Backgammon Match Play Rules

A really effective way to test your current backgammon skills is to try it out in a backgammon tournament. A backgammon tournament is an exciting way to test your game play and to learn more about the game. In a tournament setting, you'd be playing against backgammon players whose style and strategy you might not even know. It is really a great and fast way to pick up a few new tricks from other backgammon players.

If you do get the privilege to play in a backgammon tournament, remember that you'll be playing in a style called match play. Match play is the style of playing backgammon to figure out the overall winner in a tournament.

Backgammon players will be scheduled to compete in pairs. In match play, you'll be paired off in a series of backgammon games (i.e. the match). The player who wins in match play gets to advance forward into the next level of the tournament.

In match play, you don't strive to just win one game of backgammon. You don't even play the game and the player who wins more games wins the match. Match play doesn't exactly work that way. In match play both you and your opponent race to meet a certain number of points that was set by the officials of the backgammon tournament.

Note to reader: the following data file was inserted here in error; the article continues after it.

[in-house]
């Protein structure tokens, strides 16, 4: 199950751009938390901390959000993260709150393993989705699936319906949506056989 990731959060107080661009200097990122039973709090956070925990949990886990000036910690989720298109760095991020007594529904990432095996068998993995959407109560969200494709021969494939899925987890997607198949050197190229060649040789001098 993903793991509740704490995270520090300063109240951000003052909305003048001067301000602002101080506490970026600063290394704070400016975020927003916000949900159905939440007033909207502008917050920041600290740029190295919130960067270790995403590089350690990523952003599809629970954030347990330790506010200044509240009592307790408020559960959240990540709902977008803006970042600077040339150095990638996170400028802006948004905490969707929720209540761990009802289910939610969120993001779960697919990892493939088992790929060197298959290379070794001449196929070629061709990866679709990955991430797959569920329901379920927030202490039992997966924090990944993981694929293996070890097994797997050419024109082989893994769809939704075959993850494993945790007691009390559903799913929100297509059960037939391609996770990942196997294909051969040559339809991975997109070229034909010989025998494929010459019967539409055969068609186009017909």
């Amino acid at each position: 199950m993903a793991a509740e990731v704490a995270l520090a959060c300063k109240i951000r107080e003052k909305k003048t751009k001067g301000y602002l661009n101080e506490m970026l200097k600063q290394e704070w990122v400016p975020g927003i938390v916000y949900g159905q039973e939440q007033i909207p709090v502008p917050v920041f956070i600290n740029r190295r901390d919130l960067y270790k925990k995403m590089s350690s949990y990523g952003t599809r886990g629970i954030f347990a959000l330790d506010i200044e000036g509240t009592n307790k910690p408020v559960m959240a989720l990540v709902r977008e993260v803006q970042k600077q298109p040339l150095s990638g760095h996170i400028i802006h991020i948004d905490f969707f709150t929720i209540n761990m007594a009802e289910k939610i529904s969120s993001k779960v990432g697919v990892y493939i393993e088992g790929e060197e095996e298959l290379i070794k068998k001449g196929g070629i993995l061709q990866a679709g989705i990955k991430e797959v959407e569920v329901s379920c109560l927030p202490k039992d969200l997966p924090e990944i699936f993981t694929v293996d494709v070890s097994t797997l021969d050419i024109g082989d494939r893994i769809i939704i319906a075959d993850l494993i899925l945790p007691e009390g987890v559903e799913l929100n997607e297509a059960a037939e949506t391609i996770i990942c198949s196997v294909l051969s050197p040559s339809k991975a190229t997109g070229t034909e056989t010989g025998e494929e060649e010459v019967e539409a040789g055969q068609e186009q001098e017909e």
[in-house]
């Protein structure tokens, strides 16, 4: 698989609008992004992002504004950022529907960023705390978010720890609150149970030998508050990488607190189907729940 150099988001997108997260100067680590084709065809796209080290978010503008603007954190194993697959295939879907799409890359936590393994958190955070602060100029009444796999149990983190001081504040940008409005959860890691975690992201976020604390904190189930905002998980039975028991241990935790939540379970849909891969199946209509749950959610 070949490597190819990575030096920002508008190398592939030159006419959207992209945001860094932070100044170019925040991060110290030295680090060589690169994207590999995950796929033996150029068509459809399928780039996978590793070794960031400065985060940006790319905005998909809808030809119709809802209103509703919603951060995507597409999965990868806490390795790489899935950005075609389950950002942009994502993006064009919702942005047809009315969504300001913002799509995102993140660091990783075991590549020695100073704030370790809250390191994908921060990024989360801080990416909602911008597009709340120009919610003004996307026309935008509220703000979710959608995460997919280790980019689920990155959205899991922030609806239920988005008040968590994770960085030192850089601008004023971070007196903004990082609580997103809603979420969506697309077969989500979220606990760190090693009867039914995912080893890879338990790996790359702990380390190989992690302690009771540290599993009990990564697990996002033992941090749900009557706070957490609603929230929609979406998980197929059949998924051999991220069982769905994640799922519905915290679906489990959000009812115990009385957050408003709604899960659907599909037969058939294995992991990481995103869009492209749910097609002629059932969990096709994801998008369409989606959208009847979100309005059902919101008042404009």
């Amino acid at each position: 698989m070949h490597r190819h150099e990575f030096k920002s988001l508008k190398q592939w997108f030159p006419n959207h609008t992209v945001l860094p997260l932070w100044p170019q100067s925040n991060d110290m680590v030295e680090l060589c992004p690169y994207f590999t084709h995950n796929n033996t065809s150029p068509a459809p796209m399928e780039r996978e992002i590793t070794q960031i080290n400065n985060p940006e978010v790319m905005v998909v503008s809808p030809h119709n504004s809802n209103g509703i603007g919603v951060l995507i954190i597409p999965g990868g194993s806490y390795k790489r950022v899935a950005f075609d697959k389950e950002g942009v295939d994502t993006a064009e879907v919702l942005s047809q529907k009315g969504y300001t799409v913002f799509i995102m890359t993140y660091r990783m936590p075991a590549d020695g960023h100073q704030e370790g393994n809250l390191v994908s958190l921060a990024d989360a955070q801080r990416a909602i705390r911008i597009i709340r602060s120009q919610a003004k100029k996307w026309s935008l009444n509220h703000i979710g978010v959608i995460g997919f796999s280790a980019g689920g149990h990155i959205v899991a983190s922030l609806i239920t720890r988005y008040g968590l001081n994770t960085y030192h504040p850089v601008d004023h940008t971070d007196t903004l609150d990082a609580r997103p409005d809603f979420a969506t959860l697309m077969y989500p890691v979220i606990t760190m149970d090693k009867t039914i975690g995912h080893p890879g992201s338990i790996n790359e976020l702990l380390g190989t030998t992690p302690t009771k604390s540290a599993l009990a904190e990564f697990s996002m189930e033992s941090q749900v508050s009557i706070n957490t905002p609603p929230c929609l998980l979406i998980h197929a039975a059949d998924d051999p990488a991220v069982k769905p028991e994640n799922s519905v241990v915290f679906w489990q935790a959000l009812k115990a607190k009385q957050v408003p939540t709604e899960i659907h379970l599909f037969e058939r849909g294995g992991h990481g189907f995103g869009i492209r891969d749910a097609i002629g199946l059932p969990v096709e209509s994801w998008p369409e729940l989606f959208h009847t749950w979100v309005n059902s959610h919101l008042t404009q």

Usually, if you win one game of backgammon you get one point to your credit. But since you have the doubling cube, you can also get more points out of one game. Another way to get more points is by winning games through gammons and backgammons. The point system in match play works like the regular single backgammon game.

You get one point for the usual single game, two points for a gammon, and three points if you win a game via a backgammon. Using the doubling cube doubles the original amount of the game after counting the points you make through a gammon or backgammon.

Among the other miscellaneous backgammon rules, the Crawford rule is the only one that applies to match play. But other organizations or clubs may apply other rules during the backgammon tournament as well. You have to check with your backgammon club or organization regarding which rule applies. Most of the time the Jacoby rule won't be applied nor would automatic doubles and beavers be applied also.

Playing in backgammon tournaments lets you have a try at match play. Match play is a great way to hone your backgammon skills and to learn new tricks from other players.

Close